From next month, foreign visitors to the Kingdom will be able to experience the delights of “area quarantine”, after the government confirmed the scheme for 5 provinces. Following a meeting with the Public Health Ministry, the Tourism Minister Phiphat Ratchakitprakarn confirmed that Phuket, Krabi, Chiang Mai, Chon Buri (Pattaya), and Surat Thani (Koh Samui and Koh Pha-ngan) have been chosen to pilot the scheme.

Foreign tourists opting for area quarantine will be required to remain in their hotel rooms for the first 3 days of their stay. They will be tested for Covid-19 and, if negative after 3 days, will be allowed to leave their room and roam freely around the resort for the remainder of their 14-day quarantine. At the end of the 14-day period, they will once again be tested for the virus and, if negative, allowed to travel around the quarantine area.

In order to avail of the scheme, tourists will still need to fulfil the other requirements for travel, including obtaining a Certificate of Entry, a negative Covid-19 test 72 hours prior to travel, and adequate health insurance. Nation Thailand reports that the area quarantine plan will be run by 29 travel agencies, under TAT supervision.

The area quarantine scheme comes as the TAT hails the success of the first “golf quarantine” scheme, which operates in a similar manner. Travellers from countries considered “low-risk” for Covid-19 can come to Thailand for a golf holiday at approved golf resorts in the Kingdom. Conditions are similar to those attached to area quarantine, with the golfers having to spend the first 3 days in their room, test negative for the virus, and then enjoy free rein of the resort, with a few rounds of golf thrown in.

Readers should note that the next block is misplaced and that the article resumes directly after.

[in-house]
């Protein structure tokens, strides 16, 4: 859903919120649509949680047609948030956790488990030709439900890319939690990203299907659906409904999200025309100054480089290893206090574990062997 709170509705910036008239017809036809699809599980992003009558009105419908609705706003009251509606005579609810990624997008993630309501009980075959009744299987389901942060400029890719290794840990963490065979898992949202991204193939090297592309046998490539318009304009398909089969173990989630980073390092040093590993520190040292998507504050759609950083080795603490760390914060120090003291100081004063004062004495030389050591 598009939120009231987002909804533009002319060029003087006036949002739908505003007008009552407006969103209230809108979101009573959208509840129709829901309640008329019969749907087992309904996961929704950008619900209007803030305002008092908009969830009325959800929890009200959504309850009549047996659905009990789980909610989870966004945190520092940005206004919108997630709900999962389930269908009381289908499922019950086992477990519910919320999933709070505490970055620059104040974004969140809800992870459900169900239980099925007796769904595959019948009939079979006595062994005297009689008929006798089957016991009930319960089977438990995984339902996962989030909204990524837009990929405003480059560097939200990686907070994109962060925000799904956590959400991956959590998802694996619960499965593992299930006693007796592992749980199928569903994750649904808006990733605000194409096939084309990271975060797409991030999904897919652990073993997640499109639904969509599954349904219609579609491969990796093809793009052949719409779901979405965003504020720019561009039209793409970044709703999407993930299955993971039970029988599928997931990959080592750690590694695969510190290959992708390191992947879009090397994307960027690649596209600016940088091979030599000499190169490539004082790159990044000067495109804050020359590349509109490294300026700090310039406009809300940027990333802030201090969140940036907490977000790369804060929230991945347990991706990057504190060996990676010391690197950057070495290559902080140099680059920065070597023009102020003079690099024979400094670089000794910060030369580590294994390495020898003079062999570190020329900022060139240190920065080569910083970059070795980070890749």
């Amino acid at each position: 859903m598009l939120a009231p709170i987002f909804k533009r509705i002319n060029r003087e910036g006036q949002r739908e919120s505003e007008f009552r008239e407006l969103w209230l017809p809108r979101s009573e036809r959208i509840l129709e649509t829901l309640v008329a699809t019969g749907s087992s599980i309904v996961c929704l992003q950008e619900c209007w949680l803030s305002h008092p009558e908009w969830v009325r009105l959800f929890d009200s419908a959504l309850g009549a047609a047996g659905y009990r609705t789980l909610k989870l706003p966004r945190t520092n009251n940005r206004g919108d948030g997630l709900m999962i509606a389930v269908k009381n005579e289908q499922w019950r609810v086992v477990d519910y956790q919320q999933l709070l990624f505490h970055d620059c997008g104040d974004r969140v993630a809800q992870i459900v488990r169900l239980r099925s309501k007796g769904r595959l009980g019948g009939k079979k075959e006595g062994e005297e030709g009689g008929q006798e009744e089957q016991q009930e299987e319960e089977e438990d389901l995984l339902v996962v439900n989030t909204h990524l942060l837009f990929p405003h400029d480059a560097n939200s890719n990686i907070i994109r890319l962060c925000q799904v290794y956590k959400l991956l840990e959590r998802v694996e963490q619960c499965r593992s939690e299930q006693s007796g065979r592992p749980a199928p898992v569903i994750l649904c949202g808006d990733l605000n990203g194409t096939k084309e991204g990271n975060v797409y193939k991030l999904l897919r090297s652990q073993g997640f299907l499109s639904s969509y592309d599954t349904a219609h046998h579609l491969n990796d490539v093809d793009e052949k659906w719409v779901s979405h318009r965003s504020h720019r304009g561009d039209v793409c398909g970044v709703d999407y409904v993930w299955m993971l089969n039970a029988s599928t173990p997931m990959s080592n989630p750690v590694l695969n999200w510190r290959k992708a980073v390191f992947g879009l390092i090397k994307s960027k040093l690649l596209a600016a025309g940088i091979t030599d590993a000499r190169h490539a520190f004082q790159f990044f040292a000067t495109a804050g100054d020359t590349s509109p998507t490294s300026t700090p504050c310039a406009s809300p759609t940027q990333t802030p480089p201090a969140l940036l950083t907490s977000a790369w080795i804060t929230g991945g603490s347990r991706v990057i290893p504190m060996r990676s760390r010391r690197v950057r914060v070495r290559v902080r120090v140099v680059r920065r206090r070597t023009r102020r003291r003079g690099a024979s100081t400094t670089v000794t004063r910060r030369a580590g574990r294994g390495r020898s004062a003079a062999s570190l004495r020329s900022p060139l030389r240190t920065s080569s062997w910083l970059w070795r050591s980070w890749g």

Thailand’s economy has been decimated by the fallout from the pandemic, in particular the loss of international tourism. The current mandatory 14-day quarantine period is seen as the biggest hurdle to overcome in order to re-ignite the sector. In 2019, international tourism contributed 2 trillion baht out of a total 3.01 trillion baht tourism trade. In the same year, tourism made up 17% of Thailand’s GDP.

SOURCE: Nation Thailand

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Tourism

Phuket’s nightlife. Yes, bars and clubs are still open | VIDEO

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Phuket’s nightlife. Yes, bars and clubs are still open | VIDEO | The Thaiger

There was the original Covid-19 outbreak and lockdowns back in April and May in 2020, then again just before Christmas and New Year when the new clusters emerged in Samut Sakhon and the eastern coastal provinces, Patong’s nightlife was quiet enough, almost non-existent.

Now when the restrictions are lifted, Nimz will take you through Phuket’s famous nightlife spot Bangla Road, Patong Beach and Phuket Town. It’s quiet, but there are still clubs open and operating and ready to welcome you.